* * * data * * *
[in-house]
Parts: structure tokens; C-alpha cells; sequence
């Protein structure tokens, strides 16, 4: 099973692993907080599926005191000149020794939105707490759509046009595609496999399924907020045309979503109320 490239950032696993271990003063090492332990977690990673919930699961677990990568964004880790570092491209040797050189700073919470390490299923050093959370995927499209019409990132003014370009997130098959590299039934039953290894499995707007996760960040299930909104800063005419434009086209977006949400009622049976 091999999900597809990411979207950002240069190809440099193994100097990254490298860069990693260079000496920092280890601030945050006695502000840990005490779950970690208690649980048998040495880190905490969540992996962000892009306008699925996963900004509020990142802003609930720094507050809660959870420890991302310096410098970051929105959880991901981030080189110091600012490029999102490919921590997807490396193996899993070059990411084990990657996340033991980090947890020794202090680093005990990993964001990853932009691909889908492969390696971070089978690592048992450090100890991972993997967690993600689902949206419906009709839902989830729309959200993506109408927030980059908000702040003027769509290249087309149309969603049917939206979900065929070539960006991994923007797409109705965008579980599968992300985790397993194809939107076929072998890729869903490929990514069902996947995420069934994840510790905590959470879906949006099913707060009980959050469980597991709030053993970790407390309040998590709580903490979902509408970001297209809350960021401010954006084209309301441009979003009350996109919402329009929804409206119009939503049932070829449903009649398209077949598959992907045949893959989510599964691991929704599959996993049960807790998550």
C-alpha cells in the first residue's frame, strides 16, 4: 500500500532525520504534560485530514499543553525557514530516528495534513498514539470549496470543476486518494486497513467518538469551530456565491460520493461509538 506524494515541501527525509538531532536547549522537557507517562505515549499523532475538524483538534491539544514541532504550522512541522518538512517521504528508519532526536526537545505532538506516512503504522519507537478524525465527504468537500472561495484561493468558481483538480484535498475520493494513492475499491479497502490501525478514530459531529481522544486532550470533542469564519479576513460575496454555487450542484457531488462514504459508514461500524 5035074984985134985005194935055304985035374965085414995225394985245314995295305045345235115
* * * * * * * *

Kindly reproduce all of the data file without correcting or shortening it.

[in-house]
Parts: structure tokens; C-alpha cells; sequence
């Protein structure tokens, strides 16, 4: 099973692993907080599926005191000149020794939105707490759509046009595609496999399924907020045309979503109320 490239950032696993271990003063090492332990977690990673919930699961677990990568964004880790570092491209040797050189700073919470390490299923050093959370995927499209019409990132003014370009997130098959590299039934039953290894499995707007996760960040299930909104800063005419434009086209977006949400009622049976 091999999900597809990411979207950002240069190809440099193994100097990254490298860069990693260079000496920092280890601030945050006695502000840990005490779950970690208690649980048998040495880190905490969540992996962000892009306008699925996963900004509020990142802003609930720094507050809660959870420890991302310096410098970051929105959880991901981030080189110091600012490029999102490919921590997807490396193996899993070059990411084990990657996340033991980090947890020794202090680093005990990993964001990853932009691909889908492969390696971070089978690592048992450090100890991972993997967690993600689902949206419906009709839902989830729309959200993506109408927030980059908000702040003027769509290249087309149309969603049917939206979900065929070539960006991994923007797409109705965008579980599968992300985790397993194809939107076929072998890729869903490929990514069902996947995420069934994840510790905590959470879906949006099913707060009980959050469980597991709030053993970790407390309040998590709580903490979902509408970001297209809350960021401010954006084209309301441009979003009350996109919402329009929804409206119009939503049932070829449903009649398209077949598959992907045949893959989510599964691991929704599959996993049960807790998550």
C-alpha cells in the first residue's frame, strides 16, 4: 500500500532525520504534560485530514499543553525557514530516528495534513498514539470549496470543476486518494486497513467518538469551530456565491460520493461509538 506524494515541501527525509538531532536547549522537557507517562505515549499523532475538524483538534491539544514541532504550522512541522518538512517521504528508519532526536526537545505532538506516512503504522519507537478524525465527504468537500472561495484561493468558481483538480484535498475520493494513492475499491479497502490501525478514530459531529481522544486532550470533542469564519479576513460575496454555487450542484457531488462514504459508514461500524 5035074984985134985005194935055304985035374965085414995225394985245314995295305045345235115